By Gregory DL Morris, an independent business journalist with more than 20 years' experience covering finance, industry and commerce worldwide.
As tornadoes swept through Alabama in late January, they destroyed lives, homes and businesses in the area for the second time in less than a year. The storms that killed two people in Jefferson County came roughly eight months after a swarm of twisters killed 128 people in Alabama and a total of 337 across several states on April 27-28.
The National Weather Service Storm Center reported 137 separate tornadoes in the April disaster, including 66 in Alabama and 38 in Mississippi. It was a serious test of underwriters' catastrophe response, and the January storms were an opportunity to test how the risk management lessons of the year before were applied.
The first lesson was a modification of how risk managers at all levels viewed the likelihood and intensity of the tornadoes. "We do have a tornado track through Alabama," said Art Faulkner, director of the Alabama Emergency Management Agency. "We have had threats from tornadoes before, but we have never seen the types of massive storms that we had in 2011. Our state has had more EF-5 tornadoes [the largest and most powerful category] in the past two years than we had in the entire previous decade."
The twisters exemplified a particularly tough year for the state, which saw more declared disasters than any other year in its history. In 2011, 23,000 buildings were destroyed or heavily damaged, he said, and the January storms damaged 1,500 to 2,000.
One of the important lessons from the 2011 disaster and applied this year, was a better sense of which damaged structures were worth saving and repairing, and which would be wiser to demolish. "That was one big difference this time," said Faulkner. "We got quick responses from insurers both times, but in the communities we knew better what to try to save or not. The combined involvement of insurance companies was a big help."
Zurich North America, the 4th largest property/casualty insurer in the U.S., was in the thick of the response. It only writes commercial lines, and swung its catastrophe team into service for the 2011 storms. That included experts in business interruption and builders risk, as specializations in particular demand.
"What was striking for me," said Rick Morgan, Zurich's senior vice president for property claims, "is that we think of the windstorm season in terms of hurricanes, and this event came out of season. We also think of tornadoes as violent, destructive, deadly storms, but very localized, and very sporadic. The damage can be severe, but tends to be isolated, not widespread like a flood or hurricane."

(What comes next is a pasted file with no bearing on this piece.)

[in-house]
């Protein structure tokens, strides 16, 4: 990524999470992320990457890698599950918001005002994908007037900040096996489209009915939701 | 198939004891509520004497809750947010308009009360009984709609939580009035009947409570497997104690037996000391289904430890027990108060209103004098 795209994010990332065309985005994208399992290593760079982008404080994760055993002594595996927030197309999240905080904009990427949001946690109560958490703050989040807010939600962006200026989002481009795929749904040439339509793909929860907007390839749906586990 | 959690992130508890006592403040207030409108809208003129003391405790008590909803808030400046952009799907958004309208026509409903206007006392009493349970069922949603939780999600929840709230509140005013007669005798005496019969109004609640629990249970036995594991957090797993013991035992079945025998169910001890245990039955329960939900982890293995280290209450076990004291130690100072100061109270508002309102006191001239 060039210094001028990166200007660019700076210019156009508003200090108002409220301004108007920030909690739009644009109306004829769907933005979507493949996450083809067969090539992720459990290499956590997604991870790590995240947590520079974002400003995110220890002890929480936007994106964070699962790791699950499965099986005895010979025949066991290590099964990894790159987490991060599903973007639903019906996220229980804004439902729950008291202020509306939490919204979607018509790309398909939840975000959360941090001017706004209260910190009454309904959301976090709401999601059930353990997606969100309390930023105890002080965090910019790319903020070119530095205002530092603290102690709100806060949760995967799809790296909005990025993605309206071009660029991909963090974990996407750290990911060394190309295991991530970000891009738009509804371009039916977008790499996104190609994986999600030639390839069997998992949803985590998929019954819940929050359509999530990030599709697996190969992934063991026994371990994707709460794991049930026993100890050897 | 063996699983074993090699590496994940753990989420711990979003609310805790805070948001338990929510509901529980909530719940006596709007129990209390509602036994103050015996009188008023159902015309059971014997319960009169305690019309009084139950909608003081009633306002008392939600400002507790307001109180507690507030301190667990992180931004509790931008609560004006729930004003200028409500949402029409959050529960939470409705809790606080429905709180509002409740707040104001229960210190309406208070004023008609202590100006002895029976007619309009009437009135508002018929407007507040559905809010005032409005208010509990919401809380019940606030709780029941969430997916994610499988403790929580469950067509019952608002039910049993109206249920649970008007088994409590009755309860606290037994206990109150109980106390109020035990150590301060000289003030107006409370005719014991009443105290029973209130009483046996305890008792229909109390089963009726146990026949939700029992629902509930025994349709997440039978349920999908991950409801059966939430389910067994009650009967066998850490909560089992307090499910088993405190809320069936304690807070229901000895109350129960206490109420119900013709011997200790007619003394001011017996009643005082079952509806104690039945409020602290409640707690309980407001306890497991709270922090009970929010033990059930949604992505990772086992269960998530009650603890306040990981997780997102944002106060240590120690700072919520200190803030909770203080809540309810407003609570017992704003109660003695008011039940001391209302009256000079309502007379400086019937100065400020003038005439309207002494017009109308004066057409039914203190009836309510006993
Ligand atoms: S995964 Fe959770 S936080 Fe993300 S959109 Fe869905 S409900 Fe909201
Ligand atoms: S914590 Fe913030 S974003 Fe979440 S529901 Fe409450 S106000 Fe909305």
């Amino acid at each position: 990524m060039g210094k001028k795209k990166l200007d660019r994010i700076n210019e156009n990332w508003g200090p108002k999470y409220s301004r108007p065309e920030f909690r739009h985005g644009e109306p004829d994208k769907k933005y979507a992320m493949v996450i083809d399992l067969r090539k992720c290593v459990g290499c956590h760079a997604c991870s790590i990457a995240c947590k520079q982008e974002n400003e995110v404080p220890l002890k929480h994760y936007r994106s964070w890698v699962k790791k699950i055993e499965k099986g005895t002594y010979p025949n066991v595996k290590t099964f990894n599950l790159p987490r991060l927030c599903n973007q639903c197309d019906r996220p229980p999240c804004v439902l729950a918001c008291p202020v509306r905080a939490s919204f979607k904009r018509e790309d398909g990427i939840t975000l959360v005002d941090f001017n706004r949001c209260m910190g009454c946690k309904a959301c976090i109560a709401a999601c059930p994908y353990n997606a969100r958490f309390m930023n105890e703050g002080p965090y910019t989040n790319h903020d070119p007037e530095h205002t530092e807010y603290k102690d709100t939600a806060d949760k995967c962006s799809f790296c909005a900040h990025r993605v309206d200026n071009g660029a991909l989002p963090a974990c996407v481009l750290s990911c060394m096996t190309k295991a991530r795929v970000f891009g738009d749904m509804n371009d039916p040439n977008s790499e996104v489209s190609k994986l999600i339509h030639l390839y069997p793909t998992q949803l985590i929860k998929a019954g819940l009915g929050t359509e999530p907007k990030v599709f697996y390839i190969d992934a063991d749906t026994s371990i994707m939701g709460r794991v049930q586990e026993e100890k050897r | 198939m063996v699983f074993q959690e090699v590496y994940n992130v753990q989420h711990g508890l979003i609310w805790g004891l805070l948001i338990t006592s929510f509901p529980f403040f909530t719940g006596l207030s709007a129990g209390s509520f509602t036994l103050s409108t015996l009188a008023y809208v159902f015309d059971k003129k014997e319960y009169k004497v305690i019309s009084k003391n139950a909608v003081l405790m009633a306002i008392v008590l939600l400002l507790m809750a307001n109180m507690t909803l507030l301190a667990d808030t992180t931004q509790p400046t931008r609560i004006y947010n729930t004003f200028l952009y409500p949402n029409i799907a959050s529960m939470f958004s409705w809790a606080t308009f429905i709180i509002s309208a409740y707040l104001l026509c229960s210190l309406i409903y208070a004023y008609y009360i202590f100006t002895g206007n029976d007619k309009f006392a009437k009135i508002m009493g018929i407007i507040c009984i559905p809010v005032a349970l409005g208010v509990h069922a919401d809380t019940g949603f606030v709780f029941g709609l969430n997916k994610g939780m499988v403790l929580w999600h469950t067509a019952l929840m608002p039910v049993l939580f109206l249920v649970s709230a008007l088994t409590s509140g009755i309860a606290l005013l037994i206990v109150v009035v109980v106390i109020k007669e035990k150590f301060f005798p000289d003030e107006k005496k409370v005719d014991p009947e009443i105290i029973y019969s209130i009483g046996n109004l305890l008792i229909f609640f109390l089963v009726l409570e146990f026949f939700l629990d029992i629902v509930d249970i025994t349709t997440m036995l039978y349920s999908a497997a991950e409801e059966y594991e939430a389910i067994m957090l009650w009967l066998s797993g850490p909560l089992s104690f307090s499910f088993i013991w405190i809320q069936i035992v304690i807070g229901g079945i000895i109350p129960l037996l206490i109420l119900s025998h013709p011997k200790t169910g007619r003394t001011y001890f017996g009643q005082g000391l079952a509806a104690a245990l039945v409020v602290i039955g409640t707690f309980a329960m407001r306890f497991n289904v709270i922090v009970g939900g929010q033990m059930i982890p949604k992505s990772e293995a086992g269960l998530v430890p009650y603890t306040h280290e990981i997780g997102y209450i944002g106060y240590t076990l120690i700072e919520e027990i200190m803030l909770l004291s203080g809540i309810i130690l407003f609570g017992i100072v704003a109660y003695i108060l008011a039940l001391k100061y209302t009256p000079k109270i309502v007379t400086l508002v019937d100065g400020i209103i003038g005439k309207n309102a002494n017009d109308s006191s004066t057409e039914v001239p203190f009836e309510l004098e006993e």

Morgan did not consider the area underinsured, at least in commercial terms, but said that his adjusters found very uneasy clients. "People were just not used to these types of things. And on top of where the economy was at the time, people were extremely anxious."
To help train for such a situation, Zurich's catastrophe teams get sensitivity training, on top of their professional areas of expertise. "We have to be sensitive to the whole community's losses, not just those of our insureds," he said.
While the losses in either set of storms did not stress Zurich, Morgan said the company did increase its capacity and resources both in terms of underwriting and in its ability to respond. In particular, the carrier expanded its portfolio of mitigation contractors such as water removal and site remediation. "We also have had internal discussions with our underwriters and risk engineers."
While most of the fatalities in the 2011 storms were in the Southeast, the storm cells covered an even larger area. One tornado seriously damaged Lambert-St. Louis International Airport, for which Chartis Commercial Insurance is a major carrier.
"We have learned that the key to a quick response in wind events is to have as much location data in advance as possible," said George Stratts, president of global property for Chartis. "Because we had data already in place for Lambert Field, we were able to have a check for $10 million in the hands of the insured within 48 hours."
In the wake of the storms each time, as Chartis agents and adjustors gather information, they also support insureds' risk mitigation. "We look at appropriate levels of coverage not just for the property and building, but contents, business interruption, and other exposures," said Stratts. "We also consider common sense details, such as items that could be projectiles and protection for the building envelope."
February 6, 2012
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